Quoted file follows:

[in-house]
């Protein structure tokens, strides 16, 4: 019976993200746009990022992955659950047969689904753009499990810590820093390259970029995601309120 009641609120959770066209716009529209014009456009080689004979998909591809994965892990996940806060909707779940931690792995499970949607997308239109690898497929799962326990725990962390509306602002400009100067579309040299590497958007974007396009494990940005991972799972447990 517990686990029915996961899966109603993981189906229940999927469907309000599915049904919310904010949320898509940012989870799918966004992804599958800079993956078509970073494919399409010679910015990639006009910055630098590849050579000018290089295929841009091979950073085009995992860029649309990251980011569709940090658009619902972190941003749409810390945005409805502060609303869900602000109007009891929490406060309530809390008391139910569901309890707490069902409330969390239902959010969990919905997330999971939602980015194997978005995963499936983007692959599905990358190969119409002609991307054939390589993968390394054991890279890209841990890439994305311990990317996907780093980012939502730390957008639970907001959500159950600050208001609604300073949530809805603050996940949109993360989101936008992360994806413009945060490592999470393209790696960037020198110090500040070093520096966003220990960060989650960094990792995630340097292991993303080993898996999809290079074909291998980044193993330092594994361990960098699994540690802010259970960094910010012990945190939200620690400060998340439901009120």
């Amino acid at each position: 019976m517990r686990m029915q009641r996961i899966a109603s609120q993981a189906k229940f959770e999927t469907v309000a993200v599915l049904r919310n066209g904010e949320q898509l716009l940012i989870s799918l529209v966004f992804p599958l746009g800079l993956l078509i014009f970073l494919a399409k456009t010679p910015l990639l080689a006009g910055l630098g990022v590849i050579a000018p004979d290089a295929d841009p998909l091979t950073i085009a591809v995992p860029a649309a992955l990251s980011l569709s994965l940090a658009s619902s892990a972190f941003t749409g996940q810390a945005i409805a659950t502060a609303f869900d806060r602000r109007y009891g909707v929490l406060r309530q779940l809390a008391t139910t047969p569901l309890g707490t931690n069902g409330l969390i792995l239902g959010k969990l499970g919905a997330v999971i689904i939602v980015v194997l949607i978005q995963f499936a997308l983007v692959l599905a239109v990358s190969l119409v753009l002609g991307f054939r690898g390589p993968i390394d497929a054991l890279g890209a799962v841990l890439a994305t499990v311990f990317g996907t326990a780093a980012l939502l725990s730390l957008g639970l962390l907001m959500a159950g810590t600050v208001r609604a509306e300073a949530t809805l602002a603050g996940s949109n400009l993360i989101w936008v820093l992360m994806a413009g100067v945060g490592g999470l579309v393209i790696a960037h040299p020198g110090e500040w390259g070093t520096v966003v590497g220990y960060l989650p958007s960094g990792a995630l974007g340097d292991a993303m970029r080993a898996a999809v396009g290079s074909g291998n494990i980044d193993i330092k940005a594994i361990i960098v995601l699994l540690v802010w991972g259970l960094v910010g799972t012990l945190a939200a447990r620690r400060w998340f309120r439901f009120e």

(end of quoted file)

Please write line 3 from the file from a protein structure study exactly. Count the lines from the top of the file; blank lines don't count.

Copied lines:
């Amino acid at each position: 019976m517990r686990m029915q009641r996961i899966a109603s609120q993981a189906k229940f959770e999927t469907v309000a993200v599915l049904r919310n066209g904010e949320q898509l716009l940012i989870s799918l529209v966004f992804p599958l746009g800079l993956l078509i014009f970073l494919a399409k456009t010679p910015l990639l080689a006009g910055l630098g990022v590849i050579a000018p004979d290089a295929d841009p998909l091979t950073i085009a591809v995992p860029a649309a992955l990251s980011l569709s994965l940090a658009s619902s892990a972190f941003t749409g996940q810390a945005i409805a659950t502060a609303f869900d806060r602000r109007y009891g909707v929490l406060r309530q779940l809390a008391t139910t047969p569901l309890g707490t931690n069902g409330l969390i792995l239902g959010k969990l499970g919905a997330v999971i689904i939602v980015v194997l949607i978005q995963f499936a997308l983007v692959l599905a239109v990358s190969l119409v753009l002609g991307f054939r690898g390589p993968i390394d497929a054991l890279g890209a799962v841990l890439a994305t499990v311990f990317g996907t326990a780093a980012l939502l725990s730390l957008g639970l962390l907001m959500a159950g810590t600050v208001r609604a509306e300073a949530t809805l602002a603050g996940s949109n400009l993360i989101w936008v820093l992360m994806a413009g100067v945060g490592g999470l579309v393209i790696a960037h040299p020198g110090e500040w390259g070093t520096v966003v590497g220990y960060l989650p958007s960094g990792a995630l974007g340097d292991a993303m970029r080993a898996a999809v396009g290079s074909g291998n494990i980044d193993i330092k940005a594994i361990i960098v995601l699994l540690v802010w991972g259970l960094v910010g799972t012990l945190a939200a447990r620690r400060w998340f309120r439901f009120e």